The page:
The Lego Mindstorms NXT Discovery Book
The Lego Mindstorms NXT 2.0 Discovery Book – A beginners guide to building and programming robots by Laurens Valk is an excellent introduction to the world of Lego robotics. The book is divided into three sections which rapidly introduce robots of increasing difficulty in a very accessible manner.
Part I introduces robots and moving them with a series of programmed commands. This section also introduces coding concepts such as looping for those with no programming experience. Part II moves on to more advanced robots that use sensors to navigate. The ultrasonic, touch, and colour sensors all feature. One of the things I like about this book is its attention to detail – for example, I didn’t realise (or maybe I had forgotten) that the Lego motor output can also function as a rotation sensor. The third part of the book deals with advanced programming techniques in the NXT-G environment (covering features such as blocks and variables), while the final part has instructions for three advanced robots: the snatcher, the hybrid brick sorter, and the compact chimney climber (CCC for short).
Within each part there are short exercises (“discoveries”) of various difficulties to test students’ skills. These typically involve writing different programs for the robot that was built at the start of the chapter, giving it new functionality. I like this approach – it helps emphasize to students that robots are nothing without software. Each chapter also includes build instructions for a couple of larger robot projects (there are 8 large robots featured in total).
All build instructions are “Lego-style” – that is printed from a CAD type program rather than being photographs, which makes them clear and easy to follow, despite being in black and white. As you might expect, the programming instructions all use the Lego NXT-G software (of which I am not really a fan), but this is of course a sensible decision and means everything works out of the box. Of course there is nothing to stop you building these robots and then writing the code in another language or environment (I have done this a couple of times).Overall, of the four Lego robotics books I have, I find the Lego Mindstorms NXT 2.0 Discovery Book consistently the most useful and engaging for building ideas and student tasks. The book is available in paperback, on the Kindle, and with free worldwide shipping from Book Depository.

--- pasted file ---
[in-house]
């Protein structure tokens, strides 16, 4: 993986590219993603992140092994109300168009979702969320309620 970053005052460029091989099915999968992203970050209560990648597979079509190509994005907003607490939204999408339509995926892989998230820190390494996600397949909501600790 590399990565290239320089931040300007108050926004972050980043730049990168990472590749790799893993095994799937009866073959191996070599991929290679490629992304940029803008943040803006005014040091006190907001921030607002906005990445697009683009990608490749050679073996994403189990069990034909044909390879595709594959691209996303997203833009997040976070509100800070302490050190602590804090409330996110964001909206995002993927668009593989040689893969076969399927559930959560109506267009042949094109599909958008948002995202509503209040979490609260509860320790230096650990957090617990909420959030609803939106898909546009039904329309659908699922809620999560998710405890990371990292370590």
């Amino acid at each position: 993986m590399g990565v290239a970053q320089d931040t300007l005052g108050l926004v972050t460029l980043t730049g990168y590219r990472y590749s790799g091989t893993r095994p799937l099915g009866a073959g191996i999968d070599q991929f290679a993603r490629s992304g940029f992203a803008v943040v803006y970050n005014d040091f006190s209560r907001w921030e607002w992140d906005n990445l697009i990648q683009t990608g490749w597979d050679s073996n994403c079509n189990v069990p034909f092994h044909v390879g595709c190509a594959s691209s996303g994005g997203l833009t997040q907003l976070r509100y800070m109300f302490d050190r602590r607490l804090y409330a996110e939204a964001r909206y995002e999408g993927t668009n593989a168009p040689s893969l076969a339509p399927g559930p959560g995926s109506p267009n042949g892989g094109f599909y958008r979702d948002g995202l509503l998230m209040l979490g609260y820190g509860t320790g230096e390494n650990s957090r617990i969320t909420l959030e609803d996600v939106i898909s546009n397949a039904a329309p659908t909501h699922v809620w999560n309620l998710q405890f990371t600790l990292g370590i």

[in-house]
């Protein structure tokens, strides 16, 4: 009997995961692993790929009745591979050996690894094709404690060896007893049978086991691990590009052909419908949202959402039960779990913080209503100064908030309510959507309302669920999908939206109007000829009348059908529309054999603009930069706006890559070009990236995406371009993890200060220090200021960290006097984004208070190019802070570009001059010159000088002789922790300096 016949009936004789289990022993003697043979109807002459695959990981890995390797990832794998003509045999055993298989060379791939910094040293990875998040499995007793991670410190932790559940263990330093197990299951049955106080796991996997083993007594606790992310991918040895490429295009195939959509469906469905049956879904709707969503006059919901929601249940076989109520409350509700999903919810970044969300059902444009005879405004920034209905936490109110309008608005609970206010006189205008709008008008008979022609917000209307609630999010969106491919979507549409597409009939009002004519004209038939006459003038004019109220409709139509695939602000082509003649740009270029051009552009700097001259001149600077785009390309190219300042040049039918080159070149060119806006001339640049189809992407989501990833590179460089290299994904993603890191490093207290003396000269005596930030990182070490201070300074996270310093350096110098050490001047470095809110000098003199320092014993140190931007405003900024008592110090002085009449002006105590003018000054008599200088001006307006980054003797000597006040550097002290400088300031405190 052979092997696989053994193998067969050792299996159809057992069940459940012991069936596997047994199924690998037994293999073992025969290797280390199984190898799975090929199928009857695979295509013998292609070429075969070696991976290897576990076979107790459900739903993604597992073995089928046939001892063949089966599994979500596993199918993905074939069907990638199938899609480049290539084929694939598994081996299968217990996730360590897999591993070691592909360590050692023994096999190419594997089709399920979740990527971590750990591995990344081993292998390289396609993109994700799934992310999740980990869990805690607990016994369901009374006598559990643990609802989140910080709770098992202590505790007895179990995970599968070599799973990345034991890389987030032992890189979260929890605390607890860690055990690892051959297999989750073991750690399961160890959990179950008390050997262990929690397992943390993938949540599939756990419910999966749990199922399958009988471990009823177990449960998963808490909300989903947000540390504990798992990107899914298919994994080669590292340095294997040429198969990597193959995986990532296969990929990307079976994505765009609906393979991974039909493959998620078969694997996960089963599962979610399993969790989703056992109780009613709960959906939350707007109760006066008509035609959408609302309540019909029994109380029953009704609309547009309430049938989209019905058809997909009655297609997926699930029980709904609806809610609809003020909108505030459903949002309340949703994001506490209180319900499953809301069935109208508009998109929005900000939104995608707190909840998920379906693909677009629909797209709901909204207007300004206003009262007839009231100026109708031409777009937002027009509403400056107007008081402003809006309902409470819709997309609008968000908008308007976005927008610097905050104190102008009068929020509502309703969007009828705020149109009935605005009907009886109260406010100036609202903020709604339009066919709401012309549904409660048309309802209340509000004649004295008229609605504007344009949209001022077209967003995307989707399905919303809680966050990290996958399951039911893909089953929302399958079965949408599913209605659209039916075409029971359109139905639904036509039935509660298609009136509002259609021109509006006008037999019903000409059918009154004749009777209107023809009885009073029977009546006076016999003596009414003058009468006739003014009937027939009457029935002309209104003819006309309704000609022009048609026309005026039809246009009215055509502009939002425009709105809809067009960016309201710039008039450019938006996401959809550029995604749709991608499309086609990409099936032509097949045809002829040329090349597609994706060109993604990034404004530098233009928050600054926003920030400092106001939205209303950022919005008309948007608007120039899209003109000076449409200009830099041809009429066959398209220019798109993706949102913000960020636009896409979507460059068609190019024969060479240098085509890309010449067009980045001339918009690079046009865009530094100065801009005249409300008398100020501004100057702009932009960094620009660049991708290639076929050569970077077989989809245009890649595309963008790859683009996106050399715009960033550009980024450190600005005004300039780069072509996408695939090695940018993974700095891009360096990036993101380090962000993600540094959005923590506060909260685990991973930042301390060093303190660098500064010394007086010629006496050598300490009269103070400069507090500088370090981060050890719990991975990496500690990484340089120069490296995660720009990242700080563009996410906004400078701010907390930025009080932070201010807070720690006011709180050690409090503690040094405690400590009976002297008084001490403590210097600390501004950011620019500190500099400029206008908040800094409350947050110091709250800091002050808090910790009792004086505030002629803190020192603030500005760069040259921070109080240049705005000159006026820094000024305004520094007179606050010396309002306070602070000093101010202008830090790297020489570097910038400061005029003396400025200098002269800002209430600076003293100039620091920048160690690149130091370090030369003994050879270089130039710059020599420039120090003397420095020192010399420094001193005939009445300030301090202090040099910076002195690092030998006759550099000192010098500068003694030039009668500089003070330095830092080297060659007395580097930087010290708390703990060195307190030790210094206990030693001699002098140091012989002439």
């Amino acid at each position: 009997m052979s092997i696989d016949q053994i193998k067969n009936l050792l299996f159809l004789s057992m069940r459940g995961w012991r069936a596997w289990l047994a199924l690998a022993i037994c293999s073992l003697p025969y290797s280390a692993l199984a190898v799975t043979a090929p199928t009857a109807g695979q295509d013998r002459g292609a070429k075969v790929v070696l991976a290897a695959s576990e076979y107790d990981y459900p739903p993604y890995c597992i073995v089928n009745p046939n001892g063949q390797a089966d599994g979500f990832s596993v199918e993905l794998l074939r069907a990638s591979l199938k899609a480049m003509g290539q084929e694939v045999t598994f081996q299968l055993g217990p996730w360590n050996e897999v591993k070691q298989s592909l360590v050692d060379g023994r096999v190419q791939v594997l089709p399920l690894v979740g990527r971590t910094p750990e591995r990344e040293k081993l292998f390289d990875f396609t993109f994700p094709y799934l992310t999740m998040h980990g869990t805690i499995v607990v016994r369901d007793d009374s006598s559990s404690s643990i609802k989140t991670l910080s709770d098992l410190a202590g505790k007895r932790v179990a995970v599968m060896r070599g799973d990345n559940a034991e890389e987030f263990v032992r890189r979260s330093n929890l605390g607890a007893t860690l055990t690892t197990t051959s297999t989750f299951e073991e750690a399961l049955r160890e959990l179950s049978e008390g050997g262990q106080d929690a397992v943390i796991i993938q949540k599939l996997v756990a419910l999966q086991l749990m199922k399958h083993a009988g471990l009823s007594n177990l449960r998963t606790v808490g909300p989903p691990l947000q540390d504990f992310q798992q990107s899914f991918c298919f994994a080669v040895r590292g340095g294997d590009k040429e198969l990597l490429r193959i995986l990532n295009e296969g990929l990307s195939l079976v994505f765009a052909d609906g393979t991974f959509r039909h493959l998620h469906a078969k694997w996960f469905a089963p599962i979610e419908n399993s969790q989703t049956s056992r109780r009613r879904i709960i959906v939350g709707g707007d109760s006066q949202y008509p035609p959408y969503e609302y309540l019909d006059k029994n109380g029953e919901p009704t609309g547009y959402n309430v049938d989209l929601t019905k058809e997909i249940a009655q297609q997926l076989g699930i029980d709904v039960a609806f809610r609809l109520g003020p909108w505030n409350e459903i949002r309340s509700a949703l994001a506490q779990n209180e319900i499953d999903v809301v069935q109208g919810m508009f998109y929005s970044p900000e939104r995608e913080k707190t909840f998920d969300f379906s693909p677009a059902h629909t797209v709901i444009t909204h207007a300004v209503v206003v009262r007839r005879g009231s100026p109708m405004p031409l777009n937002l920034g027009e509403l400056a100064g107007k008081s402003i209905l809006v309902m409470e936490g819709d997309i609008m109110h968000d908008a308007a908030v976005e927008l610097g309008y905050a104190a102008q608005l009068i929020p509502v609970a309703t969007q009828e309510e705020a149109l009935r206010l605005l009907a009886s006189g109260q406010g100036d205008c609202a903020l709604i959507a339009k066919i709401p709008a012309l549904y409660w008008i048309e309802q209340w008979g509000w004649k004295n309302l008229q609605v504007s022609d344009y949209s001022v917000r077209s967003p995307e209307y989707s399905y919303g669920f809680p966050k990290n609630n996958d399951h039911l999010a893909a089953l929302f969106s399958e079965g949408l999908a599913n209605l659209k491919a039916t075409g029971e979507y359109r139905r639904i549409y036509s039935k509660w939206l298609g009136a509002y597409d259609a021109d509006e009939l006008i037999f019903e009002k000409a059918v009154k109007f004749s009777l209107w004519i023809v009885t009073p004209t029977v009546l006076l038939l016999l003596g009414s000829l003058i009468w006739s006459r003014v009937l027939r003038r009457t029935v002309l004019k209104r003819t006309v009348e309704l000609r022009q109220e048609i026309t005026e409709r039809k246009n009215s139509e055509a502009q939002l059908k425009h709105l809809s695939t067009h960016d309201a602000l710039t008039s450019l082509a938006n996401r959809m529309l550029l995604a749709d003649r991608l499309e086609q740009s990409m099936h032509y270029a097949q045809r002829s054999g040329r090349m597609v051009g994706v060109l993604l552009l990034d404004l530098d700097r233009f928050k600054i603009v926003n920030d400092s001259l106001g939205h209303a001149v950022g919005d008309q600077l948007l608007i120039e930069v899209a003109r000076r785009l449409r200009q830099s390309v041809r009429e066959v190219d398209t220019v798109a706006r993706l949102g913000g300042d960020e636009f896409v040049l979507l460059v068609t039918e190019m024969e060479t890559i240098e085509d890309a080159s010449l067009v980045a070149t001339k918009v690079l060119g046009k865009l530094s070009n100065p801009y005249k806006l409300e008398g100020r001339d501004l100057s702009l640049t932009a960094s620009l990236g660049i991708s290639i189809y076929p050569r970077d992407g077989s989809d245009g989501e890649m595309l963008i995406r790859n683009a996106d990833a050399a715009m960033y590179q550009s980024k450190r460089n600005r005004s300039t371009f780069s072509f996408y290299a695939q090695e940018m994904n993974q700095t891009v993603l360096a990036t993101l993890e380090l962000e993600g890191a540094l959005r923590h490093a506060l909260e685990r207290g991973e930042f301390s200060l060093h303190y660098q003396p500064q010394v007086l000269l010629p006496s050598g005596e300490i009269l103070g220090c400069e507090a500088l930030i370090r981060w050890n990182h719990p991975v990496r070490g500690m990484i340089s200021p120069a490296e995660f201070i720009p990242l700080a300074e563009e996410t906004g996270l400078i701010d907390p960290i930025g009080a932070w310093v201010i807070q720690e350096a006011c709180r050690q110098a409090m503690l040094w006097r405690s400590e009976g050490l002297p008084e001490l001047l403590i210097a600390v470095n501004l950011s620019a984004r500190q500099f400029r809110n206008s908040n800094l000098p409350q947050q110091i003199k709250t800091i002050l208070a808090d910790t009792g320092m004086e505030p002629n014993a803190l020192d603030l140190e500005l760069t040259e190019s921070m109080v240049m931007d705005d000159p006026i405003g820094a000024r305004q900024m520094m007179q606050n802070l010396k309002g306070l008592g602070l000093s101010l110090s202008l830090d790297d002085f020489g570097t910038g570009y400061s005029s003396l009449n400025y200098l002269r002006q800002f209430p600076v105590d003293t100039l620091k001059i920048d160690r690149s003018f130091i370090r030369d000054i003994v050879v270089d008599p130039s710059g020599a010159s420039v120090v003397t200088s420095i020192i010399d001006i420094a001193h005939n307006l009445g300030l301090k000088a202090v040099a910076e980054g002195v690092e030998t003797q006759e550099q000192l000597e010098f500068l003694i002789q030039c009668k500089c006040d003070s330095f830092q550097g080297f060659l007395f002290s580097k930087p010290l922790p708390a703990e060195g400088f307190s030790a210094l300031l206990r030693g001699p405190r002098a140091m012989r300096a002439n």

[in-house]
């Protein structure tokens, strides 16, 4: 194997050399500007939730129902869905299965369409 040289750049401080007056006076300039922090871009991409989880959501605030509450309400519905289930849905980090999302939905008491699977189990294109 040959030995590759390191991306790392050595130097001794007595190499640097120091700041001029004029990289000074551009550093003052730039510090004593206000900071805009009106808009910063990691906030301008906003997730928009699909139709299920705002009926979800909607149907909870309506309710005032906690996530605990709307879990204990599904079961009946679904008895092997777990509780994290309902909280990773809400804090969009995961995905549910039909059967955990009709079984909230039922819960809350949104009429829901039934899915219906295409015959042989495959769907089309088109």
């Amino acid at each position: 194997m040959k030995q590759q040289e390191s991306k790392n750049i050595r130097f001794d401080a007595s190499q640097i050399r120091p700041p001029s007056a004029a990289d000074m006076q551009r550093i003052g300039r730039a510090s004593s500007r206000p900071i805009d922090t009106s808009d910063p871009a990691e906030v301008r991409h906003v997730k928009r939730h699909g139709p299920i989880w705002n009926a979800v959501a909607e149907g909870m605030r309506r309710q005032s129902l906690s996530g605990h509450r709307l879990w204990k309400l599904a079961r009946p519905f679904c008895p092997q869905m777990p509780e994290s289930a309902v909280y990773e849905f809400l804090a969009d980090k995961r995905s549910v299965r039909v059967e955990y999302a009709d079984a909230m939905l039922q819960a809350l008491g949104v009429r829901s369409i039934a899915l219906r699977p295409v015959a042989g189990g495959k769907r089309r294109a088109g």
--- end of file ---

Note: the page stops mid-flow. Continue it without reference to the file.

Lego Mindstorms NXT Inventor’s Guide
On the plus side, the instructions use the same CAD-drawing style and clear format which make them easy to read and follow. The 6 robots featured here are excellent, complex robots that will challenge builders and programmers, and the instructions for using the NXT-G programming software are clear and concise.
On the other hand, if you already have the Discovery Book you may find some of the material here somewhat redundant. You are unlikely to need the first third of the book, for example (the NXT-G programming sections). To be fair, this is a criticism that could be aimed at many Lego robotics books – they all need to include basic programming help to get users started, but this means many of them duplicate each other’s content.
If you liked the variety of mini-challenges (“discoveries”) in the Discovery Book, you will be disappointed to see that there are none here. In fact, the style of the Inventor’s Guide is much more of a reference work – the earlier chapters that discuss concepts such as gearing and building strong structures, for examples, do so in an entirely theoretical manner, without building an actual working robot to support the concepts.
As a companion to the Discovery Book, The Unofficial Lego Mindstorms NXT 2.0 Inventor’s Guide serves me well, but as a stand alone product is is less helpful. The Inventor’s Guide available in paperback, on the Kindle, and with free worldwide shipping from Book Depository.